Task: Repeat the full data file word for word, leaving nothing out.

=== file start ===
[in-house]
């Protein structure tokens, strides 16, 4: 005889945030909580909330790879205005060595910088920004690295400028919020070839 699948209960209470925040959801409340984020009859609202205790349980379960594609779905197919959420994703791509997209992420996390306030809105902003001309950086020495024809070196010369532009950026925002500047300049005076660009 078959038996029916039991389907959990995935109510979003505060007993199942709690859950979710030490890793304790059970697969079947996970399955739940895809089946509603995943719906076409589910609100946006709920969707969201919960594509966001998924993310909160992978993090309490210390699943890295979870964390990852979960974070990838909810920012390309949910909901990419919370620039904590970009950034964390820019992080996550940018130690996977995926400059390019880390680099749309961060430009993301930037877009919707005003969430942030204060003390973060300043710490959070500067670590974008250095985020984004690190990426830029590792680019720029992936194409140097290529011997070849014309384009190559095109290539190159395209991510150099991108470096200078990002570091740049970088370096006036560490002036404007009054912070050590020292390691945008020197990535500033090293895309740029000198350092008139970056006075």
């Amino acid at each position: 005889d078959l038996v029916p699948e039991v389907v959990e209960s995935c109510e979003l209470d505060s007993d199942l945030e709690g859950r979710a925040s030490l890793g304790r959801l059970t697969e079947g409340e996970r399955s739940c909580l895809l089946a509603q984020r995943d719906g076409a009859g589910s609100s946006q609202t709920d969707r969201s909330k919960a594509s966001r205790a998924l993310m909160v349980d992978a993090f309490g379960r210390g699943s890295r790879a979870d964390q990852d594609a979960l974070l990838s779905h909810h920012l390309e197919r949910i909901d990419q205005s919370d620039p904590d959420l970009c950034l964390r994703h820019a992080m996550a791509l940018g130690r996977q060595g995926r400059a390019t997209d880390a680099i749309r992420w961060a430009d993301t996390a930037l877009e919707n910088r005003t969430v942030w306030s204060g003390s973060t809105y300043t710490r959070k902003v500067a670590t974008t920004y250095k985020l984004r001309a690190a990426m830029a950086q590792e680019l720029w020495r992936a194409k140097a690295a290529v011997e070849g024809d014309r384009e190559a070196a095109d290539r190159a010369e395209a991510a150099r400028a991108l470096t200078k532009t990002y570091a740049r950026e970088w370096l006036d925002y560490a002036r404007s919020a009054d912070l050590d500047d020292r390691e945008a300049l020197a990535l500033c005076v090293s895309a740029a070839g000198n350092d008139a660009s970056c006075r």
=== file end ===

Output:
[in-house]
């Protein structure tokens, strides 16, 4: 005889945030909580909330790879205005060595910088920004690295400028919020070839 699948209960209470925040959801409340984020009859609202205790349980379960594609779905197919959420994703791509997209992420996390306030809105902003001309950086020495024809070196010369532009950026925002500047300049005076660009 078959038996029916039991389907959990995935109510979003505060007993199942709690859950979710030490890793304790059970697969079947996970399955739940895809089946509603995943719906076409589910609100946006709920969707969201919960594509966001998924993310909160992978993090309490210390699943890295979870964390990852979960974070990838909810920012390309949910909901990419919370620039904590970009950034964390820019992080996550940018130690996977995926400059390019880390680099749309961060430009993301930037877009919707005003969430942030204060003390973060300043710490959070500067670590974008250095985020984004690190990426830029590792680019720029992936194409140097290529011997070849014309384009190559095109290539190159395209991510150099991108470096200078990002570091740049970088370096006036560490002036404007009054912070050590020292390691945008020197990535500033090293895309740029000198350092008139970056006075």
């Amino acid at each position: 005889d078959l038996v029916p699948e039991v389907v959990e209960s995935c109510e979003l209470d505060s007993d199942l945030e709690g859950r979710a925040s030490l890793g304790r959801l059970t697969e079947g409340e996970r399955s739940c909580l895809l089946a509603q984020r995943d719906g076409a009859g589910s609100s946006q609202t709920d969707r969201s909330k919960a594509s966001r205790a998924l993310m909160v349980d992978a993090f309490g379960r210390g699943s890295r790879a979870d964390q990852d594609a979960l974070l990838s779905h909810h920012l390309e197919r949910i909901d990419q205005s919370d620039p904590d959420l970009c950034l964390r994703h820019a992080m996550a791509l940018g130690r996977q060595g995926r400059a390019t997209d880390a680099i749309r992420w961060a430009d993301t996390a930037l877009e919707n910088r005003t969430v942030w306030s204060g003390s973060t809105y300043t710490r959070k902003v500067a670590t974008t920004y250095k985020l984004r001309a690190a990426m830029a950086q590792e680019l720029w020495r992936a194409k140097a690295a290529v011997e070849g024809d014309r384009e190559a070196a095109d290539r190159a010369e395209a991510a150099r400028a991108l470096t200078k532009t990002y570091a740049r950026e970088w370096l006036d925002y560490a002036r404007s919020a009054d912070l050590d500047d020292r390691e945008a300049l020197a990535l500033c005076v090293s895309a740029a070839g000198n350092d008139a660009s970056c006075r």